“Off we go! Off we go! Off we go to Mexico!”
With that enthusiastic chant, a roomful of Crow Island School kindergartners resplendent in black, red, and gold paper butterfly wings attached to their backs, began a journey in and around the school, their route illustrating the monarch butterfly’s own southward migration to the cool Mexican mountains.
The trek, which happened Friday, Oct. 27, was the culmination of everything Crow Island’s 73 kindergarten youngsters learned this year about the monarch’s life, experiencing it through science, art, and music, Principal Luke Livingston said as he watched the parade.
“They watch a butterfly from the time it is a caterpillar, they see it turn into a butterfly and they let it go,” Tony Spreitzer said after he undertook an emergency butterfly wing repair.
The retired Crow Island teacher was a volunteer at this year’s odyssey, and he was also an enthusiastic advocate for the educational boon the exercise represent.
“They learn so many skills — counting, writing, fine motor skills; it’s a holistic experience, using art and science and every way they can learn,” Spreitzer said.
The butterfly migration and the lessons it has taught the youngsters since school began in September, is actually a long-standing tradition in Winnetka School District 36, according to Kate Hughes, the district’s communications coordinator. She said the tradition of one district elementary school undertaking the monarch project each year dates back at least 45 years — and perhaps longer. Some former district students, including Emily Rose, the district’s School Board president, still have their butterfly wings, Hughes added.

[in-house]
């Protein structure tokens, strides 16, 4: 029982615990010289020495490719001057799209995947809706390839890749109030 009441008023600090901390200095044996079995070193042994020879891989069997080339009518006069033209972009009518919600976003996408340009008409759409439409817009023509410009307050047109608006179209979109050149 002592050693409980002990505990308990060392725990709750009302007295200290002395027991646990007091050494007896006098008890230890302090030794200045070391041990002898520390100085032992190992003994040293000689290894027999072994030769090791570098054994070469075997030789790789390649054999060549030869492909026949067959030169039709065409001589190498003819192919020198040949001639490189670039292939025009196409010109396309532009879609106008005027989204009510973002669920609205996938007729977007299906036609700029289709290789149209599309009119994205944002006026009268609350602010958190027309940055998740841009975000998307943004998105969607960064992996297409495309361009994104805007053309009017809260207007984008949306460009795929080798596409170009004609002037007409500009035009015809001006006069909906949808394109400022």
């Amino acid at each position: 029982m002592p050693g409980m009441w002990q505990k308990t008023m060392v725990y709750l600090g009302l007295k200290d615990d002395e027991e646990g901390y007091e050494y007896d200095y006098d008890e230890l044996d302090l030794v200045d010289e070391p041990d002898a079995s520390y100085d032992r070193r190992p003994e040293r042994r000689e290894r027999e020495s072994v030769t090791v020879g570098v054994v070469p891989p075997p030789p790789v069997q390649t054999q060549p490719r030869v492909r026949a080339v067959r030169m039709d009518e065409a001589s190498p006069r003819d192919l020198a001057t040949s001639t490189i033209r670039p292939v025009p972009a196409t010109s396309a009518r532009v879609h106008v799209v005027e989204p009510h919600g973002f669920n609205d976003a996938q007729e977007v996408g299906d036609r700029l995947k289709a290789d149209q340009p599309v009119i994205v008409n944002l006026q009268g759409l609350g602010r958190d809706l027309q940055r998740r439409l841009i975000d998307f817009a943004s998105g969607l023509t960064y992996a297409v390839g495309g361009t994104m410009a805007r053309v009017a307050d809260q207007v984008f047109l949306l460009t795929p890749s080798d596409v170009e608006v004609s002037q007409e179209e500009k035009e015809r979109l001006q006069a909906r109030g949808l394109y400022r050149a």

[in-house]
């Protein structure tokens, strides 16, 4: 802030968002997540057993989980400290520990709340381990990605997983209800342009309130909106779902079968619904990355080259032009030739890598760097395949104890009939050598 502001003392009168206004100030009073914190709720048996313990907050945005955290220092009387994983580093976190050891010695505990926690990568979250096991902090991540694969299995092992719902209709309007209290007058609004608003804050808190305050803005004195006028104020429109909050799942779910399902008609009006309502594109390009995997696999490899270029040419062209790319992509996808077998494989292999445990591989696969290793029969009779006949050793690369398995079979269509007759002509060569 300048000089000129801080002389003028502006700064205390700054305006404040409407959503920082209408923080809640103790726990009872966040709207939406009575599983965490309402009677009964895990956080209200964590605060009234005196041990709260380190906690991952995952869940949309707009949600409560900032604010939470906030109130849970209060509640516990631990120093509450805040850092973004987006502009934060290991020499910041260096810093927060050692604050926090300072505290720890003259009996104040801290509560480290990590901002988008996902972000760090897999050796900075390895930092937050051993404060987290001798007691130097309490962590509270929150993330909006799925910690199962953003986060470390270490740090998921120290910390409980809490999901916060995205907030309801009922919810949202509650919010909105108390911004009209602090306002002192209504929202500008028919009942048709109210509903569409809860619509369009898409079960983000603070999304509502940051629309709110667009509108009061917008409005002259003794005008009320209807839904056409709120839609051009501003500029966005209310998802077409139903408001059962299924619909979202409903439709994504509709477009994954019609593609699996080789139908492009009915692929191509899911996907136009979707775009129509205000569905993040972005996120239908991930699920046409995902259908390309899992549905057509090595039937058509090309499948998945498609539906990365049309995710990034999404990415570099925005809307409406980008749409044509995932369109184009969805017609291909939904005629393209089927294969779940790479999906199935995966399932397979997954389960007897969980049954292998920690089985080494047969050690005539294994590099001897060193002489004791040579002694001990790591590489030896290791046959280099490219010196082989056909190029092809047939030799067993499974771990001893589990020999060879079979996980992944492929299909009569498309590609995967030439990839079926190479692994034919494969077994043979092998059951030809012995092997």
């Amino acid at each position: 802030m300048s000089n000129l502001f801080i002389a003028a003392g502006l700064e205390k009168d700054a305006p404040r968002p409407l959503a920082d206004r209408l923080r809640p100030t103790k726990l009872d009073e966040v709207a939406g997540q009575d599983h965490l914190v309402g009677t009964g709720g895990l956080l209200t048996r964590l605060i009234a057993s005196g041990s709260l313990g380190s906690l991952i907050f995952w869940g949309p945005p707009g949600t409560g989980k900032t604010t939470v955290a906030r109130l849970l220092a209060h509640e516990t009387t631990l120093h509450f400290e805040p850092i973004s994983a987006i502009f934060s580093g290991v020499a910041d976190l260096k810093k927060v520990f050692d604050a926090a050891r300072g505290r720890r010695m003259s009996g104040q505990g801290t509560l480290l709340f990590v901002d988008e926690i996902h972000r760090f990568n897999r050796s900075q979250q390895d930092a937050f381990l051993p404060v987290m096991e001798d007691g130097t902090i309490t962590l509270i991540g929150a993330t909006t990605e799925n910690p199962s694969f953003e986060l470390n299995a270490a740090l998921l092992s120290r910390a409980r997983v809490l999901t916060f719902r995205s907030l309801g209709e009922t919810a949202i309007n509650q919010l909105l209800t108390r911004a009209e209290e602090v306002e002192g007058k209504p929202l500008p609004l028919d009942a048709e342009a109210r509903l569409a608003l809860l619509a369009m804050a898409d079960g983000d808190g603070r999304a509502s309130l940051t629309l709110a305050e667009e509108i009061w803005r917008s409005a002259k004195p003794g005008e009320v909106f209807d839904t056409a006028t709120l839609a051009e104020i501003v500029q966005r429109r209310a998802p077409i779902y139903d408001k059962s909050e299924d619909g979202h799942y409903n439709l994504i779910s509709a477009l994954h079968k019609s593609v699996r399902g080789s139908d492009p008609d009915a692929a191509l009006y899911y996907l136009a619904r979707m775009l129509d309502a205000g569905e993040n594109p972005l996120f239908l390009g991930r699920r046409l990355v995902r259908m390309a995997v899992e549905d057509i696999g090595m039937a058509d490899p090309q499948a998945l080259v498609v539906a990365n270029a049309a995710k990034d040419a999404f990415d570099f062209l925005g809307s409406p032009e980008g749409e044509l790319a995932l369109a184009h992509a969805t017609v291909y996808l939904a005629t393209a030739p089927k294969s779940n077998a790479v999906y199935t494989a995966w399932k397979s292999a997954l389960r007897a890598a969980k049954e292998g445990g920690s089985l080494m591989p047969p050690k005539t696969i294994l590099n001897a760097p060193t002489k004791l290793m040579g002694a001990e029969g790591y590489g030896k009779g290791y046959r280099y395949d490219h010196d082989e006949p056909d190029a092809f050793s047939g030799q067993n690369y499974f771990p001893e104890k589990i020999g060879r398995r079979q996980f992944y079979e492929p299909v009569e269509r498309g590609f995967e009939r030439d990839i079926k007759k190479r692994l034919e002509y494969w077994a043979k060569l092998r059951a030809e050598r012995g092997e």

As for those wings, it takes students two weeks and sometimes longer to finish theirs, teacher Heather Farnham said, just before she encouraged all the Crow Island butterflies to start their migration.
Off they went, after Farnham advised them that butterflies don’t run, and Johanna Nebel, the school’s speech and language pathologist, reminded them to flutter their arms.
The children snaked single-file around the school building, traveling under trees, the fall colors of which mirrored their wings, and eventually came together for a short but ebullient singing concert, led by music teacher Carey Crows.
Impressed parents, grandparents and others clapped for the delighted performers. The little concert ended the kindergartners’ migration, but the fun they had might well result in another generation of students keeping their wings in remembrance of what they learned so many years before.
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Kathy Routliffe reported in Chicago's near and North Shore suburbs (including Wilmette) for more than 35 years, covering municipal and education beats. Her work, including feature writing, has won local and national awards. She is a native of Nova Scotia, Canada.